Andalusian. This Spanish horse, markedly fast and agile, was prized as a warhorse by the nobility. 15-16 hands, they are regal and carry themselves elegantly. The International Museum of the Horse states “the Iberian horse became the “royal horse of Europe” present at every royal court. Grand riding academies were formed in countries all across Europe including Austria, France, Italy, and Germany. It was in these academies where dressage and high school riding began and flourished.”
Not every white European breed is Celtic. Horse enthusiasts will note that Lipizzans are not on this list. While yes, they are all white, they are not Celtic. The breed was developed by the Hapsburg monarchy in the 16th century. On an interesting side note, though, one I can’t resist mentioning, Lipizzans are normally born black and fade to white by the time they are four or five years old. This suggests a Camargue influence. Another one not on this list is the Irish Draft; they come in other colors.
A love of horses is certainly not unique to Celts but intertwining goddesses and horses to produce a white horse is so definitively Celtic, it’s even carved into the hills of England. The White Horse of Uffington reminds us that this is a deep connection. While the nuances of this equine trinity have been lost due to Roman assimilation and staunch Christianization, this chalk carving makes it clear that it is not trivial. As such, we modern Celts can call upon the White Mare help us traverse the centuries in meditation and travel through our own personal mysteries.
The Uffington White Horse is a prehistoric hill figure, 110 m (360 ft) long, formed from deep trenches filled with crushed white chalk. The figure is situated on the upper slopes of White Horse Hill in the English civil parish of Uffington. The hill forms a part of the scarp of the Berkshire Downs and overlooks the Vale of White Horse to the north.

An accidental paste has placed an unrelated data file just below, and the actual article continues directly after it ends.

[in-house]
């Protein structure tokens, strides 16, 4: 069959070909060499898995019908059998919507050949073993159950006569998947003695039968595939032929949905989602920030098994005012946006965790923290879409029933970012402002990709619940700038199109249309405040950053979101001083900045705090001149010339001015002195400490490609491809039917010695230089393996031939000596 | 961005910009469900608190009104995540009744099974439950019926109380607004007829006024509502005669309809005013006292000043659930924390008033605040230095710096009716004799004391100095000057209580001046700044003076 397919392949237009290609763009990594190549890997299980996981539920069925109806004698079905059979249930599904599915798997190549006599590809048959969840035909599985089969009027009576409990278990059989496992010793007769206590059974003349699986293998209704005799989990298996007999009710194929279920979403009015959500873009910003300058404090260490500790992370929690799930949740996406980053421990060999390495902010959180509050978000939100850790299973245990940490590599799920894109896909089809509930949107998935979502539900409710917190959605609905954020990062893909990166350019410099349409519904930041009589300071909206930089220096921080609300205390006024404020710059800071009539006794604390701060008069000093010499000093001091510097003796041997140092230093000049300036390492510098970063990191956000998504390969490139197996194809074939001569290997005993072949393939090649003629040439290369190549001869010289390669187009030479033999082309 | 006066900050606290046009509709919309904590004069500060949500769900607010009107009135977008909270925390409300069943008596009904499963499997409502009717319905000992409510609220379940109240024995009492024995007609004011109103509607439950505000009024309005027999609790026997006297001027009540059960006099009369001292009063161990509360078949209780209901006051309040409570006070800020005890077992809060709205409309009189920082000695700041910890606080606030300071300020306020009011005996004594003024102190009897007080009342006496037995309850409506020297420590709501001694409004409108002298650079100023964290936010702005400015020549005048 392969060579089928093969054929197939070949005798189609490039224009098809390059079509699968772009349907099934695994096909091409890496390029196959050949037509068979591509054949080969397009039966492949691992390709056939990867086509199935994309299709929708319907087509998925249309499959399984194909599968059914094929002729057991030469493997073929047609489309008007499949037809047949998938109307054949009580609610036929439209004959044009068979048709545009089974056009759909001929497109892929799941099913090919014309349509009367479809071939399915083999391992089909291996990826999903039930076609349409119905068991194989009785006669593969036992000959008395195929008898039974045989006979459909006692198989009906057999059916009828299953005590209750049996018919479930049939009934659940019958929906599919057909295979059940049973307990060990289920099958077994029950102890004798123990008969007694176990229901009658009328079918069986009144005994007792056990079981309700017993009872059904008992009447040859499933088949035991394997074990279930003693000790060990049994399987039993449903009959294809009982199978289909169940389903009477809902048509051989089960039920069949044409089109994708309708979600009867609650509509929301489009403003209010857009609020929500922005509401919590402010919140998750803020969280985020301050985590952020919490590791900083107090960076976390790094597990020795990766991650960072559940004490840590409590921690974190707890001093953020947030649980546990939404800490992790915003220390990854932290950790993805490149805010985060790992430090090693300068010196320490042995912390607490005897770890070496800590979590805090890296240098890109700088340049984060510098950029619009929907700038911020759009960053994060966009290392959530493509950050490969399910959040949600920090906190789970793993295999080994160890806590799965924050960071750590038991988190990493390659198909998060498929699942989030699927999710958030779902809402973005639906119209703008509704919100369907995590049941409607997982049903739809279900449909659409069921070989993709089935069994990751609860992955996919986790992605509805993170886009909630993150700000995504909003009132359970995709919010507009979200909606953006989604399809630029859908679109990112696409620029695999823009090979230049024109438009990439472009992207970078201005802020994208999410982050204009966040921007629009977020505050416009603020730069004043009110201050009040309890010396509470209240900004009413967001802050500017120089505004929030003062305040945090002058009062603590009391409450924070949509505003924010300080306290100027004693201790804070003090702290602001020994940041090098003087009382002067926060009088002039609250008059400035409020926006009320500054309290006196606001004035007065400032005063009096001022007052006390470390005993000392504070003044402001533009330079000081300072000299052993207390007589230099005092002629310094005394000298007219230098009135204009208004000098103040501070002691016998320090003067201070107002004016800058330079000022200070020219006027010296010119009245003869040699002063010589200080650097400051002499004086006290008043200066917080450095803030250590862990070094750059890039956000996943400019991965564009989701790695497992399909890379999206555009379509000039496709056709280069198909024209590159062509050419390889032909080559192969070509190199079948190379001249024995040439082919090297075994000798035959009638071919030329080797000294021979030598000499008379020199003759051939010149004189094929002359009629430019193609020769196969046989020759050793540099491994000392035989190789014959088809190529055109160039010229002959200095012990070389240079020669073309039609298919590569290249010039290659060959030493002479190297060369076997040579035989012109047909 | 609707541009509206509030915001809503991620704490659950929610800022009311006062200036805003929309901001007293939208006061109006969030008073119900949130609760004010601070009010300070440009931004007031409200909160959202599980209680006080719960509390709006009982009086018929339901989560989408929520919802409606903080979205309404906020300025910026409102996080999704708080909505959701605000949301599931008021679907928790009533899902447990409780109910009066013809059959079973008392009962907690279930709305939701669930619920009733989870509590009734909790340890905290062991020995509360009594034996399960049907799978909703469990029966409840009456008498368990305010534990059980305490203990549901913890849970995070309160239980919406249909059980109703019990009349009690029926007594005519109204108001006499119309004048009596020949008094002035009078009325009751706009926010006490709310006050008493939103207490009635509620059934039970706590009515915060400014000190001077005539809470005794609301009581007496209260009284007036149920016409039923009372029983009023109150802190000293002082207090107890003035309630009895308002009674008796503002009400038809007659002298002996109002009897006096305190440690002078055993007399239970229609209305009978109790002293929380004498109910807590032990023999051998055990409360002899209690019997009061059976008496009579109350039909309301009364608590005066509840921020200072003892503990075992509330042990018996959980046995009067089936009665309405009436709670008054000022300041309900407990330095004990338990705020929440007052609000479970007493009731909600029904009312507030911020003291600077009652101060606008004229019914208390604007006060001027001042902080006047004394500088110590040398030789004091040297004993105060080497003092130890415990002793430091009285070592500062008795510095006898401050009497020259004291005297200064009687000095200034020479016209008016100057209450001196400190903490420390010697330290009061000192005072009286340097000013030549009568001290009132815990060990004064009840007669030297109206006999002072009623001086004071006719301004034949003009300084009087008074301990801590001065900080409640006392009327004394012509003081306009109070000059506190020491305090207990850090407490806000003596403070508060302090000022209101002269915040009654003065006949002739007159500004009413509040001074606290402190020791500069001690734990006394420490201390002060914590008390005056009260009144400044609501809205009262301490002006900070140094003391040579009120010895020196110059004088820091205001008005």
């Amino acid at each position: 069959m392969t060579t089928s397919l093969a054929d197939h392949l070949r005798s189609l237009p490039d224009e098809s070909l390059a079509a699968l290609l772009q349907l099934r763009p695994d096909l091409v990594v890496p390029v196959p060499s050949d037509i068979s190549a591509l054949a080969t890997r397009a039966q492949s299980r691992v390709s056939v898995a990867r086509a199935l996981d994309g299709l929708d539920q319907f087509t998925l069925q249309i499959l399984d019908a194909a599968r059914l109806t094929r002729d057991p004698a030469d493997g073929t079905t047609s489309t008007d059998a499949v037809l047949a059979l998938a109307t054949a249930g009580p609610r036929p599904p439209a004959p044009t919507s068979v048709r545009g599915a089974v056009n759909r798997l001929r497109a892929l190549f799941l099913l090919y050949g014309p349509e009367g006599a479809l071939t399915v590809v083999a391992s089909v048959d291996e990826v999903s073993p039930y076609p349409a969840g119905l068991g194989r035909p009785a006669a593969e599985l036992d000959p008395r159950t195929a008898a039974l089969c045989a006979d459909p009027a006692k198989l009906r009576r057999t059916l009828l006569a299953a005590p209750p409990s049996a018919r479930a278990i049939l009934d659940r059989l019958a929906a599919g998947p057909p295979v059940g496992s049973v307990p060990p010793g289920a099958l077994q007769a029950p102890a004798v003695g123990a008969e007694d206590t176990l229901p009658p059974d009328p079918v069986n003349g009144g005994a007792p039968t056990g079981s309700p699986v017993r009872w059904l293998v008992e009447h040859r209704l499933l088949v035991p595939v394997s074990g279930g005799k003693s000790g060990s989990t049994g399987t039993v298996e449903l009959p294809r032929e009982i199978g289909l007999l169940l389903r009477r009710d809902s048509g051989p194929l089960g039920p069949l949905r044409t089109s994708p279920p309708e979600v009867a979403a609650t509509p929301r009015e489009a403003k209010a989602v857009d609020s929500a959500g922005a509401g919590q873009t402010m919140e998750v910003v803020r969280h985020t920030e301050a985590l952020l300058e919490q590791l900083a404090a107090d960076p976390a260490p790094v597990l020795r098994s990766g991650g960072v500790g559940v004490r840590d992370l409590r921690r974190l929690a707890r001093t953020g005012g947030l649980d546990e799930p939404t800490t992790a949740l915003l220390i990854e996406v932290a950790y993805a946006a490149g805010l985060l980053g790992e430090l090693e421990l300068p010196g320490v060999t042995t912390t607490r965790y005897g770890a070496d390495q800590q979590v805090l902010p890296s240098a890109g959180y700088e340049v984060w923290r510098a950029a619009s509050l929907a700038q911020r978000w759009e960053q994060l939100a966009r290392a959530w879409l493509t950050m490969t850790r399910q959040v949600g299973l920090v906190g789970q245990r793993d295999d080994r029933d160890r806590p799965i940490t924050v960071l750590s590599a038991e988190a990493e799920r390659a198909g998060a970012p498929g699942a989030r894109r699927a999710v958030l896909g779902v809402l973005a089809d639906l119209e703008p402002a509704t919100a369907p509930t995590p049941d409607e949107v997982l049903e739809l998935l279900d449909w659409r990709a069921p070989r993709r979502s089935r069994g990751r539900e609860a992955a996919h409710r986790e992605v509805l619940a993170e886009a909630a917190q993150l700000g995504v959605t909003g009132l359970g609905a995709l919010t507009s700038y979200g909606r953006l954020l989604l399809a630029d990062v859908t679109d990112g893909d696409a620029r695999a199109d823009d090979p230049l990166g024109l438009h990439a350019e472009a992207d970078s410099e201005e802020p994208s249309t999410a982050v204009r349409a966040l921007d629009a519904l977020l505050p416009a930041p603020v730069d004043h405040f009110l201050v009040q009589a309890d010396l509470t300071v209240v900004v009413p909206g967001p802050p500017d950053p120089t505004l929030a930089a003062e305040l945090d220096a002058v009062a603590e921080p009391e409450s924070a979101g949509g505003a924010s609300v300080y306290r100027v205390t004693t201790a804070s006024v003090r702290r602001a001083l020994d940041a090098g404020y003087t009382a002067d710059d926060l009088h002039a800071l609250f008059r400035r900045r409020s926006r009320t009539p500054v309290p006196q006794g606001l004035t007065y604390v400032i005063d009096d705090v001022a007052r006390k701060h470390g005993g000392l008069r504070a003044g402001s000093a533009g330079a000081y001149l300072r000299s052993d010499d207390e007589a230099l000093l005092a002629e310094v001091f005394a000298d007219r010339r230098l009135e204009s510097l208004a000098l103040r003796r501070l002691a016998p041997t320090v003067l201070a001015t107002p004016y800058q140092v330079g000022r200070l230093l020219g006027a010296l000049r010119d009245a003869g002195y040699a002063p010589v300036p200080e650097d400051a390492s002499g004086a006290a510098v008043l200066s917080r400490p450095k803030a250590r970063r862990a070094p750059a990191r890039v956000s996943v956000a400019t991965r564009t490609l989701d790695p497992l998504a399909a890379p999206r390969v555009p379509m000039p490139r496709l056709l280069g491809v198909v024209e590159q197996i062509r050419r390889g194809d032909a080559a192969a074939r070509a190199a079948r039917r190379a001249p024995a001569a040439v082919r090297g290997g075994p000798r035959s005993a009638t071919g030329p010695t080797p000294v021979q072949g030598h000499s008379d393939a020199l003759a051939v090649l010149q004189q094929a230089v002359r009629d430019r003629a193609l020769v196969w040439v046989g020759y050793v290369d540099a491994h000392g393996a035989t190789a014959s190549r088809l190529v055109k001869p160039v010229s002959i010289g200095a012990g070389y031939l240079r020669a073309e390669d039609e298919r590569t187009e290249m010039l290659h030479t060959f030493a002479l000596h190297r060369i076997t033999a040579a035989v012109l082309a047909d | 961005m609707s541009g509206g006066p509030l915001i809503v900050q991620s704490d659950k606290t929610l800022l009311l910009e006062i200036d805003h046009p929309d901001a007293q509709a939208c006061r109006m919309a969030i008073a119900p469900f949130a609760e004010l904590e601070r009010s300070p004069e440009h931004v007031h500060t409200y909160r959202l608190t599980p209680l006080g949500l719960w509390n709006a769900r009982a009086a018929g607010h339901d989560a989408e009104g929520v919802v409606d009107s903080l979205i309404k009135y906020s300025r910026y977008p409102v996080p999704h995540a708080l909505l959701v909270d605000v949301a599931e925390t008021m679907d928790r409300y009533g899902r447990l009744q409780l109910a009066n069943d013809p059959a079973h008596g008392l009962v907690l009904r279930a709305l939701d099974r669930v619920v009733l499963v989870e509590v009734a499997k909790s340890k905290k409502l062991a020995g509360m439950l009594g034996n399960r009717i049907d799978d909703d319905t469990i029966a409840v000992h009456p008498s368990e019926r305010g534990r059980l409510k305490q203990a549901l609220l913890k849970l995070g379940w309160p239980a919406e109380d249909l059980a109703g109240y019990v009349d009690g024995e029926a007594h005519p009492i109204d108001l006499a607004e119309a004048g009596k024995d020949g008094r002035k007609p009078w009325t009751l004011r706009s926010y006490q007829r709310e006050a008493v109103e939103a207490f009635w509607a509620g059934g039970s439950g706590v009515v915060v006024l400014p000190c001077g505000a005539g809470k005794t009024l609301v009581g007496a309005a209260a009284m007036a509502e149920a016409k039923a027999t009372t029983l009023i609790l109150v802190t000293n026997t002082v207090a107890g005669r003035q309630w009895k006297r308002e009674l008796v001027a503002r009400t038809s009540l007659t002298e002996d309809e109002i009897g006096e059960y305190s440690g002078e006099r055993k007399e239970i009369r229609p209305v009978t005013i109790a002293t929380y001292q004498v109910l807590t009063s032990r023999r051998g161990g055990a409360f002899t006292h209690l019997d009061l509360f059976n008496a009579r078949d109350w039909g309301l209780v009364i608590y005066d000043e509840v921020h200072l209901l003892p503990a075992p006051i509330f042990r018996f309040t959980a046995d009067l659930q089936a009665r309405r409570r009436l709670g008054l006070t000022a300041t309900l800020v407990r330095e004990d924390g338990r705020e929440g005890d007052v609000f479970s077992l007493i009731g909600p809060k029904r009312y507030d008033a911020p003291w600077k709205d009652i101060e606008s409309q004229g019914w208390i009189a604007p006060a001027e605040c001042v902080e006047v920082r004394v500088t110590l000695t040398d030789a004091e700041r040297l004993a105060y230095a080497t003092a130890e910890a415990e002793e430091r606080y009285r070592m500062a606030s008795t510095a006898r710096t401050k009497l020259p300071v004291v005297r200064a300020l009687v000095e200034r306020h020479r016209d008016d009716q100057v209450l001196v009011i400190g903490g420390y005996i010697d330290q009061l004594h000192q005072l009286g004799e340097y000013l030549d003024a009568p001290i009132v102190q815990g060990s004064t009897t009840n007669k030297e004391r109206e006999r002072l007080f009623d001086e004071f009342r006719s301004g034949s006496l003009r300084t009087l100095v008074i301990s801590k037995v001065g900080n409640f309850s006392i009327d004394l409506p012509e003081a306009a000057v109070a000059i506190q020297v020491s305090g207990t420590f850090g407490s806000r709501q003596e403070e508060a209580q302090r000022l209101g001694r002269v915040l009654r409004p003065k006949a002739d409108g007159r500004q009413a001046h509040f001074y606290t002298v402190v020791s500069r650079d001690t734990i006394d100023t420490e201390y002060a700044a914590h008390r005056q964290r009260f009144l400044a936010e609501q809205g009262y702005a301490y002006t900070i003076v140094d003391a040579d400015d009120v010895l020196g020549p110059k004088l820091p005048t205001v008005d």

The best views of the figure are obtained from the air, or from directly across the Vale, particularly around the villages of Great Coxwell, Longcot and Fernham. The Uffington Horse is by far the oldest of the white horse figures in Britain, and is of an entirely different design from the others inspired by it.
Based on the similarity of the horse’s design to comparable figures in Celtic art, the figure has long been presumed to date to the Iron Age (800 BC–AD 100) or the late Bronze Age (1000–700 BC). This theory was confirmed following a 1990 excavation led by Simon Palmer and David Miles of the Oxford Archaeological Unit. Deposits of fine silt removed from the horse’s ‘beak’ were scientifically dated to the late Bronze Age, some time between 1380 and 550 BC. They also discovered that the figure was cut into the hill up to a metre (3 ft) deep, not simply scratched into the chalk surface.
The medieval Welsh book Llyfr Coch Hergest (Red Book of Hergest, 1375–1425) states, “Gerllaw tref Abinton y mae mynydd ac eilun march arno a gwyn ydiw. Ni thyf dim arno.” This translates as “Near to the town of Abinton there is a mountain with a figure of a stallion upon it, and it is white. Nothing grows upon it.” Source: Wikipedia